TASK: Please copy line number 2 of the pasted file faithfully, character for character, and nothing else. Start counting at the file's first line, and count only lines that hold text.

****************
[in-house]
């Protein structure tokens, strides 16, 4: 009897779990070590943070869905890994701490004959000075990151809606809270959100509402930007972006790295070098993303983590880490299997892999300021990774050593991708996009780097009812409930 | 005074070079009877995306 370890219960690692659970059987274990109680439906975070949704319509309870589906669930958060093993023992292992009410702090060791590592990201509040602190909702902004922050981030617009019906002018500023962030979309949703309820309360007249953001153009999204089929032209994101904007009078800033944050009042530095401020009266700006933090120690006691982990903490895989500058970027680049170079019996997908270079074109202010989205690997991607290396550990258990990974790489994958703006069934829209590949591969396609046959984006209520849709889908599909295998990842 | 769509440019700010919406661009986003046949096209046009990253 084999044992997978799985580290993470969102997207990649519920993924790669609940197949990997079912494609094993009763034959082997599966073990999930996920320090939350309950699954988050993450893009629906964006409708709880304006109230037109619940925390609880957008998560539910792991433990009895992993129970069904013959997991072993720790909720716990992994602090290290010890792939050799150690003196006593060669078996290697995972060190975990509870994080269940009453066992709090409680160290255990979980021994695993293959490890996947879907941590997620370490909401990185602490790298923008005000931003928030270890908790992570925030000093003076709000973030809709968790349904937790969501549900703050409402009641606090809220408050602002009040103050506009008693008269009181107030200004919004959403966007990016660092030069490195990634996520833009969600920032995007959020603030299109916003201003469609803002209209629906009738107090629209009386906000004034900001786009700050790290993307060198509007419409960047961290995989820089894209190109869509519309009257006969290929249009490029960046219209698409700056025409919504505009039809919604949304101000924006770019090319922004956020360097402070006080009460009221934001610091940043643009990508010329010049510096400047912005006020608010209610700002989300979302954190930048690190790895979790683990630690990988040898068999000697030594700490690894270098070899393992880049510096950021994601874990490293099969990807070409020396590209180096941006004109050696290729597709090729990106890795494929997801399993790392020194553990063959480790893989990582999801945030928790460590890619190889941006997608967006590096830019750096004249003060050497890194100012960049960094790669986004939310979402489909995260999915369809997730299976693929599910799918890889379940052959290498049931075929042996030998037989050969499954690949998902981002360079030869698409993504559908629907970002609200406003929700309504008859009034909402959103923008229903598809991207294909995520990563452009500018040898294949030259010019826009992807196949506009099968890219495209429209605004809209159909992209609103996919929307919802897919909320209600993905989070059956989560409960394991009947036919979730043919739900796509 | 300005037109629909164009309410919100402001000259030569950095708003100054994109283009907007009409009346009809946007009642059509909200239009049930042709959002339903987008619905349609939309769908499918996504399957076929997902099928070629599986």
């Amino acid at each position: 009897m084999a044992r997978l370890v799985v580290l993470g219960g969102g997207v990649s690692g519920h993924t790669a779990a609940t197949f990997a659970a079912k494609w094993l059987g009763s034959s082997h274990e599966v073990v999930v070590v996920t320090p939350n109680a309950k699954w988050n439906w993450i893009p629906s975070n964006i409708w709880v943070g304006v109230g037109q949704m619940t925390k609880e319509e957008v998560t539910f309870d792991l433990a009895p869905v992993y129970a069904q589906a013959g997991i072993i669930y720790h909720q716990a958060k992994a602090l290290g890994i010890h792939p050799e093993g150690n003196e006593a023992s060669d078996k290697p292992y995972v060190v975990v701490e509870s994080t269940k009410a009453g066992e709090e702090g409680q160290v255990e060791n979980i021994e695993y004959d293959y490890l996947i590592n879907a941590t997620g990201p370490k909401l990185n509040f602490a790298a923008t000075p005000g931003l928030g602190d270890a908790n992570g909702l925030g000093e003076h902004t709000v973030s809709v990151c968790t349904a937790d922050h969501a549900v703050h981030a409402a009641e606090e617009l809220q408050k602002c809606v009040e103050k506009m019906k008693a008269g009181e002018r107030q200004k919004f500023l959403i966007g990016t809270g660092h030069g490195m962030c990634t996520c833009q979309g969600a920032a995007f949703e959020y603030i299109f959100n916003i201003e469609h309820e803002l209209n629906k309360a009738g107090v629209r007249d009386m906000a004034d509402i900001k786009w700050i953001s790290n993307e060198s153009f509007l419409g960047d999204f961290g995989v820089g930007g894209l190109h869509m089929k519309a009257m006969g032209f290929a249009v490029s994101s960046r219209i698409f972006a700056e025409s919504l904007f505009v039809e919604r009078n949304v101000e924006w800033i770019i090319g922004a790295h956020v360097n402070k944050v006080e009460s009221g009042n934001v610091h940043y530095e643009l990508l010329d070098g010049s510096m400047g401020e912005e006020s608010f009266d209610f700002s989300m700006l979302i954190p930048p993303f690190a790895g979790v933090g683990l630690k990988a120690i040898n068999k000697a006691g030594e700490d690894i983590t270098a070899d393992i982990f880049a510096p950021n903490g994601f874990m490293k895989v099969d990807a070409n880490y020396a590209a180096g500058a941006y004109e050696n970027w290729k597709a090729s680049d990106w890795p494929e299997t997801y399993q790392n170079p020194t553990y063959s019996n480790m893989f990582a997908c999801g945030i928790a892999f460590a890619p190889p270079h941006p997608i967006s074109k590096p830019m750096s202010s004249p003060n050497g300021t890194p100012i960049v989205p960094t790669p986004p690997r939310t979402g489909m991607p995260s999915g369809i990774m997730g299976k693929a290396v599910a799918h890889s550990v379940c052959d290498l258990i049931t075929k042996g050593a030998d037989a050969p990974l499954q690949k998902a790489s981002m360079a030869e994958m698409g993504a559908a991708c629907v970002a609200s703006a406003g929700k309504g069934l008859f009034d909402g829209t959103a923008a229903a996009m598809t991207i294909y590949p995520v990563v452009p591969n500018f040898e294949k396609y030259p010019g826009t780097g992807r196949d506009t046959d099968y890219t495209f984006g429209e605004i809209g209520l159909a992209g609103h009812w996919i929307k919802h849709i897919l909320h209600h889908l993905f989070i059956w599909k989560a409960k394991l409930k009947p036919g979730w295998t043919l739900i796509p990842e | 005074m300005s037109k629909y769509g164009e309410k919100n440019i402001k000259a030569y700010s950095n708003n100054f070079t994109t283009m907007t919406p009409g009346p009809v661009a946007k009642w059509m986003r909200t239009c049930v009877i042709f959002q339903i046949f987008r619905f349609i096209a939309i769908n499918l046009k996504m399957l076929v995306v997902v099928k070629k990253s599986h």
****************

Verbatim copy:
């Protein structure tokens, strides 16, 4: 009897779990070590943070869905890994701490004959000075990151809606809270959100509402930007972006790295070098993303983590880490299997892999300021990774050593991708996009780097009812409930 | 005074070079009877995306 370890219960690692659970059987274990109680439906975070949704319509309870589906669930958060093993023992292992009410702090060791590592990201509040602190909702902004922050981030617009019906002018500023962030979309949703309820309360007249953001153009999204089929032209994101904007009078800033944050009042530095401020009266700006933090120690006691982990903490895989500058970027680049170079019996997908270079074109202010989205690997991607290396550990258990990974790489994958703006069934829209590949591969396609046959984006209520849709889908599909295998990842 | 769509440019700010919406661009986003046949096209046009990253 084999044992997978799985580290993470969102997207990649519920993924790669609940197949990997079912494609094993009763034959082997599966073990999930996920320090939350309950699954988050993450893009629906964006409708709880304006109230037109619940925390609880957008998560539910792991433990009895992993129970069904013959997991072993720790909720716990992994602090290290010890792939050799150690003196006593060669078996290697995972060190975990509870994080269940009453066992709090409680160290255990979980021994695993293959490890996947879907941590997620370490909401990185602490790298923008005000931003928030270890908790992570925030000093003076709000973030809709968790349904937790969501549900703050409402009641606090809220408050602002009040103050506009008693008269009181107030200004919004959403966007990016660092030069490195990634996520833009969600920032995007959020603030299109916003201003469609803002209209629906009738107090629209009386906000004034900001786009700050790290993307060198509007419409960047961290995989820089894209190109869509519309009257006969290929249009490029960046219209698409700056025409919504505009039809919604949304101000924006770019090319922004956020360097402070006080009460009221934001610091940043643009990508010329010049510096400047912005006020608010209610700002989300979302954190930048690190790895979790683990630690990988040898068999000697030594700490690894270098070899393992880049510096950021994601874990490293099969990807070409020396590209180096941006004109050696290729597709090729990106890795494929997801399993790392020194553990063959480790893989990582999801945030928790460590890619190889941006997608967006590096830019750096004249003060050497890194100012960049960094790669986004939310979402489909995260999915369809997730299976693929599910799918890889379940052959290498049931075929042996030998037989050969499954690949998902981002360079030869698409993504559908629907970002609200406003929700309504008859009034909402959103923008229903598809991207294909995520990563452009500018040898294949030259010019826009992807196949506009099968890219495209429209605004809209159909992209609103996919929307919802897919909320209600993905989070059956989560409960394991009947036919979730043919739900796509 | 300005037109629909164009309410919100402001000259030569950095708003100054994109283009907007009409009346009809946007009642059509909200239009049930042709959002339903987008619905349609939309769908499918996504399957076929997902099928070629599986």